With the theme of “Trust and Regulation” at the center of our discussions, it did not take long to realize that my context, as a Canadian Educator, a parent, and a student – was one of privilege and opportunity.
In bringing my Canadian values of equality, diversity, safety and choice with me in these talks with Ministers, education officials, principals and teachers, I found myself acutely aware of the key differences that separate our profession, here in Ontario (and Canada) from the rest. In contrast to many of the other countries represented, our Canadian context was unique in that the regulations (organizations, federations, policies, curriculum) imposed actually tie in Trust and Relationship building and partnerships as key factors to increase capacity building with a wide range of stakeholders. Our regulations are meant to encourage equality and diversity, choice, opportunity, innovation – fundamental values in our society. Many other countries examined our systems of education and were fascinated that while we hold teachers and students strongly accountable and maintain a highly regulated profession, we also have a high degree of trust for teachers, administrators and district decision makers. It was clear however, that the relationships between Trust and Regulation are directly related to the values, customs, culture of a society. These conversations, coupled with the touring, informal and formal discussions gave me a new lens to look through.
I was incredibly humbled to be asked to speak at the closing ceremony of the conference. Here, I would be the voice of not just of Canadian teachers, but of teachers from across our Globe. Left unedited, here is what I said:
“I am a Teacher. My mom was a teacher, My grandma and my great-grandma were teachers. So the perspective and story that I am going to share today is from that lens – my teacher lens.
I am humbled and appreciative for this opportunity, not just representing my fellow colleagues in Ontario, Canada – but also to talk on behalf of some of the teachers that I’ve met at the Van Leer in Jerusalem, Israel.
First, I would like to give you my sincere gratitude for welcoming me into Israel. This experience – in its entirety has been life changing in many ways. Your country is so full of history, and so many stories. I have cried- both tears of joy and tears of tremendous sorrow. I’ve toured your museums, your galleries, your shops, your places of worship and have had many authentic conversations with your citizens. I have learned how little I know and how much more I need and want to learn.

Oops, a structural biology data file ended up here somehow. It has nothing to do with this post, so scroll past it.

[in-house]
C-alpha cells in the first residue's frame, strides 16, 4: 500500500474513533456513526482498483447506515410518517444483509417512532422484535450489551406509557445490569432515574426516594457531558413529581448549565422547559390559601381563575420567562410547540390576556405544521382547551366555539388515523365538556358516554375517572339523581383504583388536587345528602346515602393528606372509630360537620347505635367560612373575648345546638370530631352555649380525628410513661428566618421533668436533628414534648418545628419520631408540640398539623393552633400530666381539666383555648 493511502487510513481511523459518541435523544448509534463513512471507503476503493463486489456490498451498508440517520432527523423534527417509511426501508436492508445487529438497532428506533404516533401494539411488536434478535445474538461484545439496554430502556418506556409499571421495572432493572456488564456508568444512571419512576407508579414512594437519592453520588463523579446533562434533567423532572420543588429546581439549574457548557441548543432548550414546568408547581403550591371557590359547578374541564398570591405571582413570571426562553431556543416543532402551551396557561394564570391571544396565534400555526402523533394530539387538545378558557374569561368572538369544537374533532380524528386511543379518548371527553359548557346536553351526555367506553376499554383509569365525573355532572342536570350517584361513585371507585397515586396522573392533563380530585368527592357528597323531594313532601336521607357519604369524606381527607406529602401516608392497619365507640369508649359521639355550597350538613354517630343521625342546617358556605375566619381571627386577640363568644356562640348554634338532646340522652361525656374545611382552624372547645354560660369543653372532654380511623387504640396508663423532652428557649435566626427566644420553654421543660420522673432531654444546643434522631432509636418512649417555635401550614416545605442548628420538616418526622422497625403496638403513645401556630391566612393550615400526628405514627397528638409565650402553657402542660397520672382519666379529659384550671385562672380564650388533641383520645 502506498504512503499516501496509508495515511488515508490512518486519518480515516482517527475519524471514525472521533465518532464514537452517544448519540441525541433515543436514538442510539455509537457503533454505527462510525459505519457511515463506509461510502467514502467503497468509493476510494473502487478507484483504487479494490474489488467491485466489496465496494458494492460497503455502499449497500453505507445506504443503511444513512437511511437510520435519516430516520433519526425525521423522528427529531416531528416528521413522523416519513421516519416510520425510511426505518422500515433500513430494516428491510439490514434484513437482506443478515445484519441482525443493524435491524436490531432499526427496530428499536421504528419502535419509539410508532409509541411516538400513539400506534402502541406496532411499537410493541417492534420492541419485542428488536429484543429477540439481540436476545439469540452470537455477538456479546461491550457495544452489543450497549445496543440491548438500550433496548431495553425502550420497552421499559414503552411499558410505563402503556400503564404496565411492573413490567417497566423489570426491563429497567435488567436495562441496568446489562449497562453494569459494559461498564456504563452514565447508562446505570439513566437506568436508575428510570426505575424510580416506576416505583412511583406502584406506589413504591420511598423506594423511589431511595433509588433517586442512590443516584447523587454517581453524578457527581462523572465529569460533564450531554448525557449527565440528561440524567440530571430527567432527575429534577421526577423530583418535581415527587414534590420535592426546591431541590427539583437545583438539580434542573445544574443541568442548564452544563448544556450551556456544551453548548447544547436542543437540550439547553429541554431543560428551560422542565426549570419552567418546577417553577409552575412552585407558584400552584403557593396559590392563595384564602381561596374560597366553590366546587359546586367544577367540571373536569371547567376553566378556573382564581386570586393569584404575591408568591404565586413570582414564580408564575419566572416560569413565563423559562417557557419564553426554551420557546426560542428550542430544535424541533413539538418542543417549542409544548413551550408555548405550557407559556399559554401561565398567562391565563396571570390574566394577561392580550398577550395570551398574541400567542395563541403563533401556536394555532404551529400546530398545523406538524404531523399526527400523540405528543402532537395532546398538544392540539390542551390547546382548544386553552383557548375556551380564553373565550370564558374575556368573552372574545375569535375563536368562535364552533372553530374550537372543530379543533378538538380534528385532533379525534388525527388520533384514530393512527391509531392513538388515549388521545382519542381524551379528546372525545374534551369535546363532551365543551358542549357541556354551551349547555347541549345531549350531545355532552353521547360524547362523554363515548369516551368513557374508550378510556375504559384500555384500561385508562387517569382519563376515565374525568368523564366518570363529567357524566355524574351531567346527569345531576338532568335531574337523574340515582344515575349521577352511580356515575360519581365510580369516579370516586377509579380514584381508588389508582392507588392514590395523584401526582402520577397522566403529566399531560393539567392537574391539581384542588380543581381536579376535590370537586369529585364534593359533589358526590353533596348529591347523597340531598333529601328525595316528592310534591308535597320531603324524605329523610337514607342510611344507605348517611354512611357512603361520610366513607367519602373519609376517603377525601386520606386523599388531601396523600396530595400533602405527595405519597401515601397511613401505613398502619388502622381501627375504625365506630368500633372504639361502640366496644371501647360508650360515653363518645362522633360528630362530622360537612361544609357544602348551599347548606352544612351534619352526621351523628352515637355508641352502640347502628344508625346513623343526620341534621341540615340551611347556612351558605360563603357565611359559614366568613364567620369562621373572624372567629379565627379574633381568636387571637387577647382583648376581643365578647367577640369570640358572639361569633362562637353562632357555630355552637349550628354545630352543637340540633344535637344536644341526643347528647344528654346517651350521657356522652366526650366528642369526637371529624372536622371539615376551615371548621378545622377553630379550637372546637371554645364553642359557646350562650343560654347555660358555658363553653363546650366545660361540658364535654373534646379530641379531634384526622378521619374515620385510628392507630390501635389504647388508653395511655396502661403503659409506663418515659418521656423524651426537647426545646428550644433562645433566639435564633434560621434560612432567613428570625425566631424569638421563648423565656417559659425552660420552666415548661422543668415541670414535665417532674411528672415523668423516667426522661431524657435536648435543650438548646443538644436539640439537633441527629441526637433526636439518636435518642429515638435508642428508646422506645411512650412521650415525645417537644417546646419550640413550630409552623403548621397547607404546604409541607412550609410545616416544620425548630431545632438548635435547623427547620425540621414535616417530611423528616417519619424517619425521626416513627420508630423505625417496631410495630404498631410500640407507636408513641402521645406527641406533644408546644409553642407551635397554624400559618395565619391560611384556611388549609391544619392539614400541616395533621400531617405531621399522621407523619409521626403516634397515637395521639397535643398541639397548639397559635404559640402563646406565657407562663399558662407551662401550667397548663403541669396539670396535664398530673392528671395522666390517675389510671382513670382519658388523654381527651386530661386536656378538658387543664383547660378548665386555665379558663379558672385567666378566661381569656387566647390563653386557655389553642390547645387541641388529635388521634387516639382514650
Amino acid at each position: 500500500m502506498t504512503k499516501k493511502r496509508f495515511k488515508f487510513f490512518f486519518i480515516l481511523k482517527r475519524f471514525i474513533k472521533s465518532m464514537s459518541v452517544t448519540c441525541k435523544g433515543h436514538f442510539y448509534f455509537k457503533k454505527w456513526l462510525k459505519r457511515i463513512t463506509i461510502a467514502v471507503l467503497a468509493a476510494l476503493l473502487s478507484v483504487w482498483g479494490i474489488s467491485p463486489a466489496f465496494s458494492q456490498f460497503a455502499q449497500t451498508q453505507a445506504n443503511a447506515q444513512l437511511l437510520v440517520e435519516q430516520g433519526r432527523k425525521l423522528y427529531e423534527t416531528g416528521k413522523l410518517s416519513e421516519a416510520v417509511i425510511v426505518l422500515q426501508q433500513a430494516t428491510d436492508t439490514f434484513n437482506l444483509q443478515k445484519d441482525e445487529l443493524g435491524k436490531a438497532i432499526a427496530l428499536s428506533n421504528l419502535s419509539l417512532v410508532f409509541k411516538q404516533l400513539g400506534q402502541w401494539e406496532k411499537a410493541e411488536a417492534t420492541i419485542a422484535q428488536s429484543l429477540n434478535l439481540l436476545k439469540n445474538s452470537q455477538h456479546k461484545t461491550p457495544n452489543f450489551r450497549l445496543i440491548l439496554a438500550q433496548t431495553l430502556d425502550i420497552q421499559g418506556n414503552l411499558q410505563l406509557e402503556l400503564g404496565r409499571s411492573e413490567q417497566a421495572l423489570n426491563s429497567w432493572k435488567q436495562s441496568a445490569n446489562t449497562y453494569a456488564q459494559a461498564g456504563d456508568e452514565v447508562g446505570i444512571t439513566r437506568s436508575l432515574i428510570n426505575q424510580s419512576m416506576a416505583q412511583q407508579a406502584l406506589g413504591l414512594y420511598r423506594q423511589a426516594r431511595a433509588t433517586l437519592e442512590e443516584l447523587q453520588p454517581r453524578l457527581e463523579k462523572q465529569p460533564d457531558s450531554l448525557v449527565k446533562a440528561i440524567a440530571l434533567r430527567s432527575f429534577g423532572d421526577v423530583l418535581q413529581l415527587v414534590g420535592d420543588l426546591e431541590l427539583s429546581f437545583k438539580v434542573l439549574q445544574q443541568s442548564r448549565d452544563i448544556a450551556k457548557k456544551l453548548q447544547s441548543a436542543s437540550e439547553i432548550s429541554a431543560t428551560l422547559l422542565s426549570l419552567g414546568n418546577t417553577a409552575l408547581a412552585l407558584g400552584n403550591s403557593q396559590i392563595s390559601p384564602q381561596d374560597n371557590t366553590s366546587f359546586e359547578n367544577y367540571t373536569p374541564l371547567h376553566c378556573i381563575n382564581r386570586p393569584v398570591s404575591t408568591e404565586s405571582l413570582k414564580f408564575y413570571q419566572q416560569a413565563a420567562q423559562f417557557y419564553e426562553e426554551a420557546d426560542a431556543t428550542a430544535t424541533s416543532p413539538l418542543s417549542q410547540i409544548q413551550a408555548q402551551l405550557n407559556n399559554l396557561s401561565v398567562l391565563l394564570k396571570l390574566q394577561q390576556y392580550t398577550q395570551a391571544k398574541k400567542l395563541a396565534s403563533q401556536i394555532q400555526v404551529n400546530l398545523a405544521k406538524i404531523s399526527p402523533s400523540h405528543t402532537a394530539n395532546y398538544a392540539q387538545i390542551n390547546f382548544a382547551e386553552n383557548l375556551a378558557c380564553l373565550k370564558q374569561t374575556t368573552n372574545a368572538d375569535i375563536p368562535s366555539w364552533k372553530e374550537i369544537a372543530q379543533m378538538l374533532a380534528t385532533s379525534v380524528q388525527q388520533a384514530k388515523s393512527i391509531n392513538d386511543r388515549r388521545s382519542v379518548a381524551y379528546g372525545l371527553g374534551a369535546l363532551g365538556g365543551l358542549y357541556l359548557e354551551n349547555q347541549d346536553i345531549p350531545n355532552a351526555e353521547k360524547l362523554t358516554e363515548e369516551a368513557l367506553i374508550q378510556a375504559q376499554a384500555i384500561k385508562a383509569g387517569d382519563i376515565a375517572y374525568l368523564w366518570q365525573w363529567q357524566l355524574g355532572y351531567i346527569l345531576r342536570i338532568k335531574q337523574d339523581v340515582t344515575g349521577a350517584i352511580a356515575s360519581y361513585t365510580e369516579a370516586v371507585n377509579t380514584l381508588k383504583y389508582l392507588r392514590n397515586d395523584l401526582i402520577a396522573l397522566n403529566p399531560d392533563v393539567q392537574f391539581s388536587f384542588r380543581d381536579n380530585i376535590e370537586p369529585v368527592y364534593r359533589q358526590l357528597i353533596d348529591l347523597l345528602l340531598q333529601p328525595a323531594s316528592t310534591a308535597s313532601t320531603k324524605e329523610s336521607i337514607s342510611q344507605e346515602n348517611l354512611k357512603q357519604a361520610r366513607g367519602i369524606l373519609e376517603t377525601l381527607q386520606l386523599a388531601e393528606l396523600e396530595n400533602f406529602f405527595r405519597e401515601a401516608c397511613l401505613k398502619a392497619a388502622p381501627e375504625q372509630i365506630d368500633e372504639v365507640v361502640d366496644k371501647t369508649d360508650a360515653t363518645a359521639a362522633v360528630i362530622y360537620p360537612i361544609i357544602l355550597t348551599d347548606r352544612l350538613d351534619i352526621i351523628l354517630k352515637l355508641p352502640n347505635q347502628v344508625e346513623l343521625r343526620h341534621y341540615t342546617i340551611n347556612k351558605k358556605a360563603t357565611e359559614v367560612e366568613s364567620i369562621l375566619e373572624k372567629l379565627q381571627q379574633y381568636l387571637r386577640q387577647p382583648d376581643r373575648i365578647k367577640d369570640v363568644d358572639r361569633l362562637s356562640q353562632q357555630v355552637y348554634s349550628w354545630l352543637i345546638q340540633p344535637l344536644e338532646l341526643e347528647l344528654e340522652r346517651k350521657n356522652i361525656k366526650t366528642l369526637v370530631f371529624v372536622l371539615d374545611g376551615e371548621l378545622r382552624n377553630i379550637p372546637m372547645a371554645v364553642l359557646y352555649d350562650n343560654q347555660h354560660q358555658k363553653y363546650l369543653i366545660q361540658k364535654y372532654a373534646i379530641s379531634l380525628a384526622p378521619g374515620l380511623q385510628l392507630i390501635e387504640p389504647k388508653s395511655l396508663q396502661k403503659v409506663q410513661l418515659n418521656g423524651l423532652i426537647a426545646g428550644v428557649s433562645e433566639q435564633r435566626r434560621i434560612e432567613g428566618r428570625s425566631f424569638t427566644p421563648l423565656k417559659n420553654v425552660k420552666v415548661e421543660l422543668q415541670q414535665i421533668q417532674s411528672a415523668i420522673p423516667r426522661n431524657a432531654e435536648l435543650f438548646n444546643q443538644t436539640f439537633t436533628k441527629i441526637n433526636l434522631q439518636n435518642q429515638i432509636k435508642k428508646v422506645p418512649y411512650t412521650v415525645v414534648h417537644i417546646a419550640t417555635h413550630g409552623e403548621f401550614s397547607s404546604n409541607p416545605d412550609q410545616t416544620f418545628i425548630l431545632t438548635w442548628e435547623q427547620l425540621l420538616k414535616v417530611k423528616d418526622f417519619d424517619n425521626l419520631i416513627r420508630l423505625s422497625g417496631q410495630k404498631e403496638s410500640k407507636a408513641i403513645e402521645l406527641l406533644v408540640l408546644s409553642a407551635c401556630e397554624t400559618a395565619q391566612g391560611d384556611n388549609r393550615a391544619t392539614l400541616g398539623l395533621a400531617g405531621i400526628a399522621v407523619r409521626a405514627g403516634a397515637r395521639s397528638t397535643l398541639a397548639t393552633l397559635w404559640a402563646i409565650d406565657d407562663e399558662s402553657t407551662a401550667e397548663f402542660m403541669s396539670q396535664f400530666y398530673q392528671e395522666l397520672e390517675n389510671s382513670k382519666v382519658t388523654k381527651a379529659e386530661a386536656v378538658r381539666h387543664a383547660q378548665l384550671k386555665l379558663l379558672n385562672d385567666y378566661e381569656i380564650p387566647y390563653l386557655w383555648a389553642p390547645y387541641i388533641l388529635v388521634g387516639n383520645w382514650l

I think it is important to recognize that my reflection – our reflections together, are because we are breaking a routine, a norm, a place of comfort.
In the words of Canadian Education activist and academic – George Siemans, “Routines, the ones we personally engage in or that define our society – are the embodiment of values we’ve held and choices we made in the past. They support and reinforce the system in which they function – Sometimes, however, as he says, it is important to break the normalizing influence of routines so we can encounter new perspectives and new ideas, and this – sometimes takes a new location, or a new group of people. Times of change require new thinking.
This is what we have done here at Van Leer.
I spent the day with 20 educators from around the world. We shared our stories and contexts and compared the realities that we all face as teachers and learners. We – the carriers of the curriculum, the subjects to theory and research, the caregivers of children- together, devised a series for recommendations. First and foremost, teacher voice needs to be heard and respected. That is what we all want, regardless of our country or context – to be heard.